Expert wonders if it's time to put F-35 out of its misery

Tuesday - 12/6/2011, 11:30am EST

Winslow Wheeler, director of the Straus Military Reform Project, Center for Defense Information

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By Michael O'Connell
Web Editor
Federal News Radio

The Pentagon's $380 billion F-35 Joint Strike Fighter program is hitting turbulence.

Although committed to the program, the Defense Department is open to slowing down production as engineers identified "hot spots" where cracks could appear, AOL Defense reports.

"The structural problems [are] just another bump in a long bumpy road," said Winslow Wheeler, director of the Straus Military Reform Project at the Center for Defense Information, in an interview with the Federal Drive with Tom Temin and Amy Morris on Tuesday. Wheeler previously worked on national security issues for the Government Accountability Office and members of both parties in the Senate.

The next major hurdle awaiting the troubled aircraft is Defense Secretary Leon Panetta's budget decision. "It's unclear whether he's simply going to reduce the production buy or cancel one of the three models or how much he's going to delay further production before the test program is complete, which is one of the more insane aspects of this airplane," Wheeler said.

This week, ranking member of the Senate Armed Services Committee John McCain (R-Ariz.) pointed to cost overruns with the F-35 program, saying it "has been both a scandal and a tragedy," The Hill reports.

The Defense Department is still pushing to develop the new, fifth-generation of the fighter. But in October, Army Gen. Martin Dempsey, chairman of the Joint Chiefs of Staff, told the House Armed Services Committee that he questioned if the country could afford separate versions for the Air Force, Navy and Marine Corps.

Shortcomings not new

Wheeler said these problems were inevitable in an ultra-complex, multi-service, multi-role airplane bought during an acquisition program that sought to buy hundreds of models before the test program was finished.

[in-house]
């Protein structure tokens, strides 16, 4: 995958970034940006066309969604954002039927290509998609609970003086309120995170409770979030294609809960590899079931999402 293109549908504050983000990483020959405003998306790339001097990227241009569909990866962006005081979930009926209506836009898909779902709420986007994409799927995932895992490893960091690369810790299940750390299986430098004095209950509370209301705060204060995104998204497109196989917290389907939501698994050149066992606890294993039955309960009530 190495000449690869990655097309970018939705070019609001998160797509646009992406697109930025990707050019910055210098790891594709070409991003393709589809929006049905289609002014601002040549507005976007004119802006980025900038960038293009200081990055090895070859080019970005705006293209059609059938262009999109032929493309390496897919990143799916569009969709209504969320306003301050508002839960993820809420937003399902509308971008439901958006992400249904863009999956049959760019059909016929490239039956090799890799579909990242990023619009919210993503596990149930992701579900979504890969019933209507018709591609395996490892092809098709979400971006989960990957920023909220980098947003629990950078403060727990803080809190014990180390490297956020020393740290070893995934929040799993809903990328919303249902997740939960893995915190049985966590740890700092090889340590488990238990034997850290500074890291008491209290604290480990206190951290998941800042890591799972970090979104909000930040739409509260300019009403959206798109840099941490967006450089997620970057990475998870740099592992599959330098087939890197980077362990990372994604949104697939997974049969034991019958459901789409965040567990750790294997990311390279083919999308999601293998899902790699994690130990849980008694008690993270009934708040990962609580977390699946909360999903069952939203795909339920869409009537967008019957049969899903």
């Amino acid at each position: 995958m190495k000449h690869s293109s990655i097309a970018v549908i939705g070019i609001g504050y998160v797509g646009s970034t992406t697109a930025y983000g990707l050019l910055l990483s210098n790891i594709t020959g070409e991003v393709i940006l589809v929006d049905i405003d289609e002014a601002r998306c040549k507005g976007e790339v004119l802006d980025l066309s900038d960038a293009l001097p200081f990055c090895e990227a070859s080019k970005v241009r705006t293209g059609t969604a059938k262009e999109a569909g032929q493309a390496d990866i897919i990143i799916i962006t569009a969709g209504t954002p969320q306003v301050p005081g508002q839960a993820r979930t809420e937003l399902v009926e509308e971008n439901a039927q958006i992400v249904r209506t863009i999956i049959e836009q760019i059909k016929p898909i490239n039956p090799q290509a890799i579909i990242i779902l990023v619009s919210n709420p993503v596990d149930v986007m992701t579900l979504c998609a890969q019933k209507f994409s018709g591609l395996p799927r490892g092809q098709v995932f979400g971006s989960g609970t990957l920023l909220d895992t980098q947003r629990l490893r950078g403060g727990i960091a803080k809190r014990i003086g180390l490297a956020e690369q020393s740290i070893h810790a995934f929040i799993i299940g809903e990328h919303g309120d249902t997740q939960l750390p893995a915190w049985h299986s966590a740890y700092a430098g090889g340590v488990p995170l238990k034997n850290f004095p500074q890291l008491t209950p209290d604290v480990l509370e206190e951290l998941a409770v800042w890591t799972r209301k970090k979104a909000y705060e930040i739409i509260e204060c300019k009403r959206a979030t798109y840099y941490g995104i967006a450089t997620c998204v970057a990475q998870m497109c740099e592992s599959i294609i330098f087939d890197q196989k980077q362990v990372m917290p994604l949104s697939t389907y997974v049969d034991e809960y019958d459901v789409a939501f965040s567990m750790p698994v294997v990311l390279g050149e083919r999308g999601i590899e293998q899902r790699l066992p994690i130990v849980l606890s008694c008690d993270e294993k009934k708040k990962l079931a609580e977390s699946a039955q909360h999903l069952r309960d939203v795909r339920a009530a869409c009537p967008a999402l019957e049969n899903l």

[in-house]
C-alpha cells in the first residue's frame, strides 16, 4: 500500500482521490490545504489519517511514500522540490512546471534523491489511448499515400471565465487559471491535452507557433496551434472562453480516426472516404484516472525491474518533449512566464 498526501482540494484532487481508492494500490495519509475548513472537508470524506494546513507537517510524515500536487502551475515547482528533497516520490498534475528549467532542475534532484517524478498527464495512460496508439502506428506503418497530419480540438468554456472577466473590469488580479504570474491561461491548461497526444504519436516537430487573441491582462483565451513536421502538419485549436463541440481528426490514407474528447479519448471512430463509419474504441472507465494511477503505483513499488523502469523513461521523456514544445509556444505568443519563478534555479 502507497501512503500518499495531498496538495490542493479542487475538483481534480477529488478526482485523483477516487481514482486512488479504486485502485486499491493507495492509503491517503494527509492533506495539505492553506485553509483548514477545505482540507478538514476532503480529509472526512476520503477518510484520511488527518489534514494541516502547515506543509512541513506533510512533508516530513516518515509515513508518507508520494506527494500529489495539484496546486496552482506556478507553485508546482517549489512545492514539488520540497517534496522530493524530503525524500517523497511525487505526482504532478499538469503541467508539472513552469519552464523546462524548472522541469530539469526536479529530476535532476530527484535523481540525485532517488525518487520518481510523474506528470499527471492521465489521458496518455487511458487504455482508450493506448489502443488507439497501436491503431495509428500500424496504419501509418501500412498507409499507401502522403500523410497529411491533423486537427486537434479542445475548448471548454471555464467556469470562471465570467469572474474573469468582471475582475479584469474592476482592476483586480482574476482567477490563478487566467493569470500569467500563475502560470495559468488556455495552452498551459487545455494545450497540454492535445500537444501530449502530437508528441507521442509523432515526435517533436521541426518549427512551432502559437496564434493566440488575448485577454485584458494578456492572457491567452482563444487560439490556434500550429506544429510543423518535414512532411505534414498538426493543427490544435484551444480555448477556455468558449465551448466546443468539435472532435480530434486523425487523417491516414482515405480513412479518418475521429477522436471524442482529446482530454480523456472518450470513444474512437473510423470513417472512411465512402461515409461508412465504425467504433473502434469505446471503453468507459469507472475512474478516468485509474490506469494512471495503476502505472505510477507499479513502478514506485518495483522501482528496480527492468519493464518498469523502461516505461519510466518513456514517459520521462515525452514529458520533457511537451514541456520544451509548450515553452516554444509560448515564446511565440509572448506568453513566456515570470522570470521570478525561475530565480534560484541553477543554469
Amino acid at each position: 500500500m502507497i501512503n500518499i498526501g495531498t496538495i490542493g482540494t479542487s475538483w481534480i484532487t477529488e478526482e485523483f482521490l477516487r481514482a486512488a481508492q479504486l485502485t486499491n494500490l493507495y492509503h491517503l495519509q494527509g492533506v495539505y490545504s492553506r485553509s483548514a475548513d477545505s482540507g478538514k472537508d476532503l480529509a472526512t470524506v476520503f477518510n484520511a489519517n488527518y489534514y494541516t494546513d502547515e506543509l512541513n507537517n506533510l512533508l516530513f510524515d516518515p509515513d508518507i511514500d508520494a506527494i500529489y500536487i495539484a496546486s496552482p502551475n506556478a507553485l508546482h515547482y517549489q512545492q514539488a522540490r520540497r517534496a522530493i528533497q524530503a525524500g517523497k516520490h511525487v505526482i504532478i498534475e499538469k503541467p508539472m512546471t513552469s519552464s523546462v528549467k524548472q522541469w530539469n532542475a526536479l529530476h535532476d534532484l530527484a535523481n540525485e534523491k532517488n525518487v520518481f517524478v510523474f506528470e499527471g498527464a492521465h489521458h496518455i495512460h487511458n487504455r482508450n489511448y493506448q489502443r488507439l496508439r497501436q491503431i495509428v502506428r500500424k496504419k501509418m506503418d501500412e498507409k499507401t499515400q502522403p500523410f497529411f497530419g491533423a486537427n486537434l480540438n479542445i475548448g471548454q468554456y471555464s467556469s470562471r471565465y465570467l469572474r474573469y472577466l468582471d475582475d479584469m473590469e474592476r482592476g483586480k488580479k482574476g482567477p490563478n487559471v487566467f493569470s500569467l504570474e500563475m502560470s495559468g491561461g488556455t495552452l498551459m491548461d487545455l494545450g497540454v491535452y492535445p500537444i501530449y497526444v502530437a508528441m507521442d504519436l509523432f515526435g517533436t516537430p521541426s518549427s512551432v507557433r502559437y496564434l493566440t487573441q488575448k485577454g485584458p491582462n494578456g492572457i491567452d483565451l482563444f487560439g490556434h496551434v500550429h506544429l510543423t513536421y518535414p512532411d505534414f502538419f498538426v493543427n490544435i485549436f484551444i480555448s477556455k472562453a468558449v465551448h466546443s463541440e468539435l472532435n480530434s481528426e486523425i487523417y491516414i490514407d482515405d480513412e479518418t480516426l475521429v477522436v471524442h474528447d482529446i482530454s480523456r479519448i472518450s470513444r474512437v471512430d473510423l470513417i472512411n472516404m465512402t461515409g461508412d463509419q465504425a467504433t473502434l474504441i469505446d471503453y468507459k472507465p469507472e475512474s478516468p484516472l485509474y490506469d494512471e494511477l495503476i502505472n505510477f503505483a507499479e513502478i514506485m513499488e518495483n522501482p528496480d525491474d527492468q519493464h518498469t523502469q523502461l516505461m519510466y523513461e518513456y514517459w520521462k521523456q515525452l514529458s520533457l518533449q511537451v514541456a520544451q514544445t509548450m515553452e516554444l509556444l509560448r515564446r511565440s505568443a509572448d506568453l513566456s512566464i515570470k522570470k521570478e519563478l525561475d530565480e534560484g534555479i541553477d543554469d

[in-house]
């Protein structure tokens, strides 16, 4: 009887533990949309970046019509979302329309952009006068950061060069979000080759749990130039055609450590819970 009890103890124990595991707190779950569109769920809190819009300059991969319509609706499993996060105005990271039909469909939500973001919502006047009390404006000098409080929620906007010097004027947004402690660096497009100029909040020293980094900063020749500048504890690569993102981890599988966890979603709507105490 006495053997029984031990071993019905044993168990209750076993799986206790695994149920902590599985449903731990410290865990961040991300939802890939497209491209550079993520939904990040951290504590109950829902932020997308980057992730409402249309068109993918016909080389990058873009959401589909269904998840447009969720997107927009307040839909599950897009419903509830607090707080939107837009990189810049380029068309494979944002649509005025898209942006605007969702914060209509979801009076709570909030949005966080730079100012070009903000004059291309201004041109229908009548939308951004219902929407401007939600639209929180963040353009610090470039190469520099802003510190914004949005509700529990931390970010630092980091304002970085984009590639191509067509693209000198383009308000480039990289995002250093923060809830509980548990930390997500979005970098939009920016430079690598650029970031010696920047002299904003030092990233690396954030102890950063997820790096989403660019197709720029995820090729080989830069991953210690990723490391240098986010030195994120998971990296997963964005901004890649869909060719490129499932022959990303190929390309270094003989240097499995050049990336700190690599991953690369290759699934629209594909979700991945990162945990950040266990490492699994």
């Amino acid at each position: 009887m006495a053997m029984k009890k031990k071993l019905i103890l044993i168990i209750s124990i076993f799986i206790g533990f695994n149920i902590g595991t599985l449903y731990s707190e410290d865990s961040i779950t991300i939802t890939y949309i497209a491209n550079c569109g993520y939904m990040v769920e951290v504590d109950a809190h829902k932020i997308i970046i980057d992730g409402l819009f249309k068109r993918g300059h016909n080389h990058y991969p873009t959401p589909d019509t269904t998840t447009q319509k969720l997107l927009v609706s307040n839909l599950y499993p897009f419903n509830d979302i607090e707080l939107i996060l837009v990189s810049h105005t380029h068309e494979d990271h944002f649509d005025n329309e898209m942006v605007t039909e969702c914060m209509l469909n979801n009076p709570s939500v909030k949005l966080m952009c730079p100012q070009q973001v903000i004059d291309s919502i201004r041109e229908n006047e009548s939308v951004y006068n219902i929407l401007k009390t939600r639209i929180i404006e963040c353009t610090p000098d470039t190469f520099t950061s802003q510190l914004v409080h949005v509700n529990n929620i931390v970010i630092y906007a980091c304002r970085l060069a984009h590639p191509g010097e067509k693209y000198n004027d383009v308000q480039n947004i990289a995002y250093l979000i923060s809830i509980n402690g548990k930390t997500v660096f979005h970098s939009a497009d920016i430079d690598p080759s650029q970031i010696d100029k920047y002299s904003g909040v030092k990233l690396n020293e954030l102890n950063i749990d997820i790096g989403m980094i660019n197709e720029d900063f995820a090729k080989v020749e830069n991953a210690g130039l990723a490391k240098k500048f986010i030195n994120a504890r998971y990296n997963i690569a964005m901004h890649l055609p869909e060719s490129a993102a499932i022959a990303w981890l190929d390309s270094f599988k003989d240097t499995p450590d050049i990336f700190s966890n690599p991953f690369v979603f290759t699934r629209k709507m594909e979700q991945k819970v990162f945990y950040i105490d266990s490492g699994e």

Wheeler pointed to viable alternatives to the F-35 exist, such as the F-15, F-16 and F-18, all of which are still in production.

"Depending on what kind of airplane you want, you can adjust what's coming out of the production lines right now to address the needs of the Air Force and Navy," he said.

Wheeler called the F-35 both unaffordable and a huge disappointment in performance. "It's barely an improvement over existing models of airplanes," he said. "The smart thing to do would be to put this airplane out of its misery. The Pentagon's managers don't have the will ... to do that right now."

Instead, according to Wheeler, the managers will continue to "torture the plane" by reducing the production buy and delaying some things rather than canceling the program. "All that's going to do is make the airplane more expensive and even later than it is now," he said. "It's a Band-Aid approach which is not going to solve the fundamental problem that this plane presents."

Defense heads have said there is no alternative to the program. Although faced with inevitable budget cuts, DoD must also "look to areas where we have to continue to invest for the future. And the F-35 is one of those areas, where we are going to continue to invest for the future," Panetta said in Reuters.

In an interview with AOL Gov, Vice Adm. David Venlet, head of the JSF program, said, "The question for me is not: 'F-35 or not?' The question is, how many and how fast? I'm not questioning the ultimate inventory numbers, I'm questioning the pace that we ramp up production for us and the partners, and can we afford it?"

A future without the F-35

The F-35 replaces the F-22's and cost less than half the total cost of the F-22, capitalizing on the eocnomies of scale, said former Secretary of Defense Robert Gates in a speech in 2009.

The challenge for DoD is that for F-35 costs to go down, production rates need to go up, reports. "And if the costs don't come down, the Pentagon and most of the foreign nations expected to buy F-35s may not place orders," according to report.

"There's a significant danger that if there are further cuts to the program it would unravel the business plan," said Loren Thompson, a defense analyst with the Lexington Institute and a consultant to Lockheed said in

"Lockheed has been very skillful at getting eight to 10 foreign purchasers on the hook by getting them to invest in this airplane and to commit funds for it," Wheeler said. "As this airplane gets increasingly late and more expensive, a lot of those foreign purchasers are having the beginning of second thoughts."